It was almost Mother’s Day, and I’m not a mom.
I never wanted to be a mom, actually. Girlfriend? Yes. Wife someday? Absolutely. But mom? No thanks.
“Adulting” for myself is tough enough; why would I want to be responsible for another miniature human being?
Then I met a guy. I became the girlfriend, the fiance, and then, in exactly a week from when I first wrote this story (!!!), I was about to be the wife.
But one little thing threw a wrench into my anti-mom plan. Two little things, actually.
My almost-husband already has kids.
At the time, that was almost enough to scare me away. Because if this relationship worked out (which it did), theoretically it would lead to marriage (which it has). And that trajectory would land me squarely in a category that’s possibly even more terrifying than “Mom” — a category that’s been stereotyped and villainized in fairy tales for … forever.
Or as the stories phrase it, “The Evil Stepmother.”
If there’s anything I wanted less than being a mom, it was being the bad guy in a Disney movie.
Not only would it mean taking on responsibility for two little people, but also not taking on the role that society expected me to fall into, at least according to the fairy tales — and my own prejudices, too. I remember years ago I was teaching a skiing class, and a kid mentioned his stepmom was going to pick him up; I automatically didn’t like the woman, because I assumed she was a horrible person. Because she was a stepmom.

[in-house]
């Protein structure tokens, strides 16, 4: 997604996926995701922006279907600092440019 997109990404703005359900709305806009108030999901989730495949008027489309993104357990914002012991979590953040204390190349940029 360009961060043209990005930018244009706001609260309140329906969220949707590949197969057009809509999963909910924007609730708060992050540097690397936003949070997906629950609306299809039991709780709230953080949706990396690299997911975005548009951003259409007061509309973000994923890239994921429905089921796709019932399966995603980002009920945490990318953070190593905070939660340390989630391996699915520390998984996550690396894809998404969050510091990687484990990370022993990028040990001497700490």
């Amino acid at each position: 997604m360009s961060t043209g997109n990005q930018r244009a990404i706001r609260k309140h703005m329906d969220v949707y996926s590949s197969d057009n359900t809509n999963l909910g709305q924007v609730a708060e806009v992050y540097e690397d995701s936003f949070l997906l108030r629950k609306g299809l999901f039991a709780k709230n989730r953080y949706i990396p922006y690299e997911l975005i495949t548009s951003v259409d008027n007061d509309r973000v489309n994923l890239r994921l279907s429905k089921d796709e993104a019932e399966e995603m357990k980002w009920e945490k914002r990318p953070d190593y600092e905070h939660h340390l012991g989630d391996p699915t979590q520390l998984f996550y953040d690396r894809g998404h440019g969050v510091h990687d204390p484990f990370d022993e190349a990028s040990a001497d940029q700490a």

If I was now going to be one, what would that say about me?
Then I met the kids. His son was 8, his daughter was 4. And, rather unexpectedly, I learned something: kids can actually be kind of awesome.
Now, his son is 10, and his daughter is 6. And in the past two years, I learned something else: stepmoms don’t have to be evil.
In fact, we can be kind of awesome, too. And what amazes me, is that the kids see that. I know I’m not officially their stepmom yet, but they both have already accepted me as such, and they tell me so. Often.
Like this past weekend. Apparently both of them, independently of each other, asked their dad the same thing: to give me a Mother’s Day present.
We don’t have them with us on Mother’s Day itself, so last Sunday morning, my fiance and both kids paraded into the bedroom, where I was slowly waking up, and handed me a glorious little terrarium, filled with my favorite things — a cat, ice cream, even a hobbit door!
My almost-stepson gave me a hug, and his sister said, “I’m so glad you’re gonna be my stepmom.”
I almost cried.
I don’t deserve this. After all, I never wanted to be a mom. I was terrified I’d screw it up.
But stepmom? Stereotypes and self-doubt aside, maybe, just maybe, this is something I can pull off.